From the Stacks: July 20, 2007


| July 2007


Utne Reader's library is abuzz with a steady flow of 1,500 magazines, newsletters, journals, weeklies, zines, and other lively dispatches from the cultural front that are rarely found at big-box bookstores, newsstands, or even online. So we share the highlights (and occasional lowlights) of what's landing in our library each week in 'From the Stacks.' Check in every Friday for the latest edition.

OxfordAmericanThe Oxford American, a magazine celebrated for the caliber of its writing (and for its stubborn adherence to the themed-issue format), pays homage to the 'best of the South' in its Summer issue. The result is a heartfelt and varied collection of short odes to Southern life in which writers pay homage to everything from the giant toads of South Florida to 'grandma's snuff.' This issue of the quarterly magazine also covers the seemingly obligatory discussion of what truly constitutes the South, as Jason Headley weighs whether West Virginia belongs in the region and John T. Edge professes to 'eat crow' for once excluding the cuisines of Florida and Texas from his book about Southern food. Elsewhere, from the North, Madison Smartt Bell shares his firsthand experience of the racial divide in Baltimore's courts. -- Eric Kelsey

SkyscraperNew to the Utne library this week is Skyscraper, an indie-music quarterly based in Mamaroneck, New York. The thick-as-a-journal magazine publishes interviews, feature articles, and reviews from all corners of the independent music realm; most ofits writing is more insightful and to-the-point than what I see in many other music magazines. One highlight from the Summer issue is Matt Fink's revealing story on the members of British rock band Art Brut, who confess to being more heartfelt than their surly personas suggest. Skyscraper's exhaustive section of album reviews provides a valuable forum in which to spot new music that might otherwise fly under the radar, and the magazine's website houses a large collection of reviews from past issues. -- Eric Kelsey

The Summer issue of Contexts focuses on justice and change, looking into the dangers of neoliberalism, the possibility and potential of global unions, and the lingering problems with disaster preparation in the United States. In 'The United States in Comparative Perspective,' a hefty compilation of charts and graphs illustrates a series of major social problems -- for example, the United States imprisons more people per capita than any other industrialized nation, and yet ranks next to last in 'economic resources devoted to government social programs.' A publication of the American Sociological Association, Contexts is nothing if not comprehensive, featuring dispatches on new research, a photographic essay on worldwide grief, and an interesting review of a museum exhibit and its companion book about Samuel Colt, the inventor of the iconic Colt six-shooter. -- Julie Dolan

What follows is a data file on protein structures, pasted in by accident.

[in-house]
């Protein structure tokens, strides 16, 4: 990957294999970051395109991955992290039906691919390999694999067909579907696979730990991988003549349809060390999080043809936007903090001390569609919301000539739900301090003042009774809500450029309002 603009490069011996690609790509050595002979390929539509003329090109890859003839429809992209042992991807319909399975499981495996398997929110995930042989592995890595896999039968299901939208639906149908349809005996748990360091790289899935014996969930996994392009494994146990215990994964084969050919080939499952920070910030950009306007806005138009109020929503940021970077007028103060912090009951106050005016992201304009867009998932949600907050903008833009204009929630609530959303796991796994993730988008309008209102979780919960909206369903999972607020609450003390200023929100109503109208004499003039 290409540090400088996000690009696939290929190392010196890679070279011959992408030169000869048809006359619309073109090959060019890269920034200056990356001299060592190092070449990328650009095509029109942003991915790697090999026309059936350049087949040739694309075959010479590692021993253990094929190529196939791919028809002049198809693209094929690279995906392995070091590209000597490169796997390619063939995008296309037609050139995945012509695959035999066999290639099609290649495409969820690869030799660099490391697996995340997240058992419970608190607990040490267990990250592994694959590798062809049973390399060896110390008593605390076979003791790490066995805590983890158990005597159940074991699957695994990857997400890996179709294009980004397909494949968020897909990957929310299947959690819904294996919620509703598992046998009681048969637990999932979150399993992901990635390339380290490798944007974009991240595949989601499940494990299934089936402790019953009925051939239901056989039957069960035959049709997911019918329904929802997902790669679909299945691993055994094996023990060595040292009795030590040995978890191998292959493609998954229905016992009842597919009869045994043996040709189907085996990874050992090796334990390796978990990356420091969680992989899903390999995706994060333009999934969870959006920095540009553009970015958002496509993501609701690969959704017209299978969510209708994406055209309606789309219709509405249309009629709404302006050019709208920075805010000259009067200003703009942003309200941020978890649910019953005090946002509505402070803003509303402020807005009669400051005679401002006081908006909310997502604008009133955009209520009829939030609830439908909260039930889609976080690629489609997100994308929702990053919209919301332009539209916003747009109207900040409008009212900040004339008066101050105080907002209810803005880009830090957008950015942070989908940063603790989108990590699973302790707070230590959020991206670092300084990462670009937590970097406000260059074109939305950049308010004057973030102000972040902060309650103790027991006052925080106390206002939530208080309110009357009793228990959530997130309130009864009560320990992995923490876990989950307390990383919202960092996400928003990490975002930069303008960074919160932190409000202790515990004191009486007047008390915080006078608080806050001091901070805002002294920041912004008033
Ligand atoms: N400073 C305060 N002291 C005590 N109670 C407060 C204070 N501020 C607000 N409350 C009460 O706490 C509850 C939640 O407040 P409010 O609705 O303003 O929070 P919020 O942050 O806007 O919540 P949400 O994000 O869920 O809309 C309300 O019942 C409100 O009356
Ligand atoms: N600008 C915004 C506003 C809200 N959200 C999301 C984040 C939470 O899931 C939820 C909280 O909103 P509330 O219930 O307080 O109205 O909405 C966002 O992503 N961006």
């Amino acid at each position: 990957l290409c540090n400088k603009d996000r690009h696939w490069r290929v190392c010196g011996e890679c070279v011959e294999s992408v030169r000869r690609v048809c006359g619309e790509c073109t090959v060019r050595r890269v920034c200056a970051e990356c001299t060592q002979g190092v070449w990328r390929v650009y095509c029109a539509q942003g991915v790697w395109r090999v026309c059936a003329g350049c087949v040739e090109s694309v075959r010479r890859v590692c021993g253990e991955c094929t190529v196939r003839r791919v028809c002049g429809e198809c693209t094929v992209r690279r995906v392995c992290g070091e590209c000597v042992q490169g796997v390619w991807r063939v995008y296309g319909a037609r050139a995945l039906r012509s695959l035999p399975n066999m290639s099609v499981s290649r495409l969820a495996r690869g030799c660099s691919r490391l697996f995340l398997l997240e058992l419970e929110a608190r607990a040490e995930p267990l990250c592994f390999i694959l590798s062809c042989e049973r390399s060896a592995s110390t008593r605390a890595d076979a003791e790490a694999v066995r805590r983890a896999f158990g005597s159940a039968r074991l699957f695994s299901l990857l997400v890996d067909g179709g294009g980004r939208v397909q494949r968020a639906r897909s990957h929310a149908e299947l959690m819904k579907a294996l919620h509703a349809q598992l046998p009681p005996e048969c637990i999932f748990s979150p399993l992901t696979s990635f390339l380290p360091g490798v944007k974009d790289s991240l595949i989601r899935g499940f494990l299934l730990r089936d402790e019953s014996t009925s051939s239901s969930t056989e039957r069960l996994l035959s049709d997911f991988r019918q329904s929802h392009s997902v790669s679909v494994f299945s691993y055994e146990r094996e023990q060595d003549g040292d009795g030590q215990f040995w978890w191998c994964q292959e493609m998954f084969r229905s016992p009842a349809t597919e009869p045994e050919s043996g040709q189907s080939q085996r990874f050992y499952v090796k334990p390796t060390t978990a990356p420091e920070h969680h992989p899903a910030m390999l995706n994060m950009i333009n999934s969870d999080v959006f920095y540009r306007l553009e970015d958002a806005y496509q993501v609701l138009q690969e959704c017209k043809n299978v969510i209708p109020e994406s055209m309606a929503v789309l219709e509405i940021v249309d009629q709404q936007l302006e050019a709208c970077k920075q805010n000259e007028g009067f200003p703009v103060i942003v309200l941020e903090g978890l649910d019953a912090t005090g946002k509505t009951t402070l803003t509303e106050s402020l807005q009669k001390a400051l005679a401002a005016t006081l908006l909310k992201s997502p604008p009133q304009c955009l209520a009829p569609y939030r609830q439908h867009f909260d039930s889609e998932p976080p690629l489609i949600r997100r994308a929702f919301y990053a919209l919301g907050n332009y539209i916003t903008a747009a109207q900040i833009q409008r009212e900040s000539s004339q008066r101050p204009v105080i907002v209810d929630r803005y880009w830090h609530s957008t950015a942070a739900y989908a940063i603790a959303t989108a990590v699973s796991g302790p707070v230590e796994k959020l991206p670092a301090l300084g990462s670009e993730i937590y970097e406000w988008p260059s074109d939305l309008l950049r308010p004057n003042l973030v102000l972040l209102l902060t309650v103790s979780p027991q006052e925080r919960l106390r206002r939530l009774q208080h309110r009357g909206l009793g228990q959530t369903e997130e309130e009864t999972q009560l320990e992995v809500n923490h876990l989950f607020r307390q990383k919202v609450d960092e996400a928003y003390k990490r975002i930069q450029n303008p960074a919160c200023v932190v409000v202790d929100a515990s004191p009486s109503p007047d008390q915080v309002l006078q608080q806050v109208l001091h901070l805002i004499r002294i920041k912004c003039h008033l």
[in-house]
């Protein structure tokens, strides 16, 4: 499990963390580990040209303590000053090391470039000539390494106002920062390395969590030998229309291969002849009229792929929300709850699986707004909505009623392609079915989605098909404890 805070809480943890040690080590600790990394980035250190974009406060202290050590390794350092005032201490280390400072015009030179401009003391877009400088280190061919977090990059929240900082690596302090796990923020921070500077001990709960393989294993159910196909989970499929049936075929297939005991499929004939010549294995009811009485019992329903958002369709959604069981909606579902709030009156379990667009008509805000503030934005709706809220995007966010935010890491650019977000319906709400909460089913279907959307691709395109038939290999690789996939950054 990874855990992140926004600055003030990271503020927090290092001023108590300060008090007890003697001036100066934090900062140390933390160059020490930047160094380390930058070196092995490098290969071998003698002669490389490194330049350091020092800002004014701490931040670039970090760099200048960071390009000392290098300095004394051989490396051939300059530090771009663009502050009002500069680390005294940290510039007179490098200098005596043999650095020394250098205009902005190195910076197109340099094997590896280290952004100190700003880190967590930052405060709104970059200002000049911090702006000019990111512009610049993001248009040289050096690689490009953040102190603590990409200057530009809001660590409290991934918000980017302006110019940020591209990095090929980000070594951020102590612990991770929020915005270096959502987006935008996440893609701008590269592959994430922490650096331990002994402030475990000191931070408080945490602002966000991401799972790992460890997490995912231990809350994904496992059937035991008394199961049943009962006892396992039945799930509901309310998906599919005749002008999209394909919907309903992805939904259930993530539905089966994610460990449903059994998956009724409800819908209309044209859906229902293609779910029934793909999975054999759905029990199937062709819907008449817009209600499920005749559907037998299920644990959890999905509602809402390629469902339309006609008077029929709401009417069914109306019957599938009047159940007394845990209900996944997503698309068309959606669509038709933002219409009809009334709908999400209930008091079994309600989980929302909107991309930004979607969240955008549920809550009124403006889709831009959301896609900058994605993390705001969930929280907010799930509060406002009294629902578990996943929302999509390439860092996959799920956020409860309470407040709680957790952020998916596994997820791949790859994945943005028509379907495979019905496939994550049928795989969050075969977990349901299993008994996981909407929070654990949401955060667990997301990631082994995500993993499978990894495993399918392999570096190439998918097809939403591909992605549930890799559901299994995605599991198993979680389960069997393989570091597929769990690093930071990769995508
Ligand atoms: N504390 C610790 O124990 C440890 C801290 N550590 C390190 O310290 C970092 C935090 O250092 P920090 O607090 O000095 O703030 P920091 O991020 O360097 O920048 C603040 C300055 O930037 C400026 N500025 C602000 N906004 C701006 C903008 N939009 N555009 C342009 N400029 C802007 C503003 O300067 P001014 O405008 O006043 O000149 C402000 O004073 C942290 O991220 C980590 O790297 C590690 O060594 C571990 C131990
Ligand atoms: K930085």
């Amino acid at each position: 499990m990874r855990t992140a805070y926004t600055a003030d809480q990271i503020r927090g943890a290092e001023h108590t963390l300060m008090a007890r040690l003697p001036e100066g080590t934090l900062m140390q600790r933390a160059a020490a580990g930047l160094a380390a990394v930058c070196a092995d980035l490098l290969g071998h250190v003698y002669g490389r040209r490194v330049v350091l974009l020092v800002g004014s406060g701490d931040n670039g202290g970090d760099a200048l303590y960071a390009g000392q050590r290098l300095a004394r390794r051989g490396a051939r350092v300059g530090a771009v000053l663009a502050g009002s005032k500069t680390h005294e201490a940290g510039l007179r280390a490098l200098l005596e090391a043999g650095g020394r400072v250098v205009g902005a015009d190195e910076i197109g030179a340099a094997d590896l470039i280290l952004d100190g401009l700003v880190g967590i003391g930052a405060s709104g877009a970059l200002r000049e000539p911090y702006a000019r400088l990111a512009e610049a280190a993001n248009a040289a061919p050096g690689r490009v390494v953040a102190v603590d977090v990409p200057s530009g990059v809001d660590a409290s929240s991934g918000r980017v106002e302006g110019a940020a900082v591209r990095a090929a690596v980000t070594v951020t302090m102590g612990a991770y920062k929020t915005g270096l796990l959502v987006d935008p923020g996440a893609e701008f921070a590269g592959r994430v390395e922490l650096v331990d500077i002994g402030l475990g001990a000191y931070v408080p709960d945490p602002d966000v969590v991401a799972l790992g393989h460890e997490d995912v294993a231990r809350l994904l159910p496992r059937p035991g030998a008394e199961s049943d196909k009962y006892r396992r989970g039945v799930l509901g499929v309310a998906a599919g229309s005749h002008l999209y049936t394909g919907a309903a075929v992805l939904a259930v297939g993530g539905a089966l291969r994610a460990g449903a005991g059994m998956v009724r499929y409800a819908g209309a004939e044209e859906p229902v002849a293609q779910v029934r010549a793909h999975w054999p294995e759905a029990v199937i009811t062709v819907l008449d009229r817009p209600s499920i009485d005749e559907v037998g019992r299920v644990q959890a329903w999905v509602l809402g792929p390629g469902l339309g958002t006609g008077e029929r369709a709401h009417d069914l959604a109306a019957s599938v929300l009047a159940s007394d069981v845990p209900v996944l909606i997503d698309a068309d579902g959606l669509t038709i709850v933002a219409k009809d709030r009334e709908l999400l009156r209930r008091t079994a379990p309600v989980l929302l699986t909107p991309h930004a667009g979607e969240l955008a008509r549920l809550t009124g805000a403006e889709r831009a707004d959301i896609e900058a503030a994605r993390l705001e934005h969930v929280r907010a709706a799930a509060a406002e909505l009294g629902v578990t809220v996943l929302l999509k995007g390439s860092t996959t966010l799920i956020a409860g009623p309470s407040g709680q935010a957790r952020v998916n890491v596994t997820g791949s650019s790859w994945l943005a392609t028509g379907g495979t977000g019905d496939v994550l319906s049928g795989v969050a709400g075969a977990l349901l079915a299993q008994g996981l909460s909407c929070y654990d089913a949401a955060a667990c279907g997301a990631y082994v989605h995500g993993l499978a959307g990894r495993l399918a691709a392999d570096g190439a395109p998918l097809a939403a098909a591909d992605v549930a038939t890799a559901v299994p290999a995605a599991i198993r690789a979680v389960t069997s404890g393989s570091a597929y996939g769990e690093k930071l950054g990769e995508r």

StrangerWho else but the Stranger would have a picture of a very pregnant-looking man in his underwear adorning their cover? In 'Getting Patrick Pregnant,' the feature article of the July 12 - 18 edition, Jen Graves expresses her desire to impregnate her male partner. It's merely one example of the many wonderful and strange offerings from the staff of this Seattle alt-weekly. The Stranger -- one of increasingly few metropolitan alt-weeklies not owned by Village Voice Media --is known for its palpable disdain for the mainstream, which lends it a unique (and often hilarious) voice. -- Natalie Hudson

WorldArkHeifer International's World Ark may be the only magazine that can lay claim to such ambitious taglines as 'ending hunger' and 'saving the earth.' The bimonthly publication offers a window into the organization's  humanitarian activities and sustainable agricultural projects being carried out across the globe. The July/August issue features an article on integrated farming practices in Vietnam, explaining how the Mekong Delta provides a perfect habitat for 'closed system' farming, where all inputs and outputs are utilized without waste. The project finds many innovative ways to use products often identified as waste, from the cow manure that's converted into bio-gas (used to heat stoves) to the fish ponds that provide enriched water for gardens. -- Natalie Hudson














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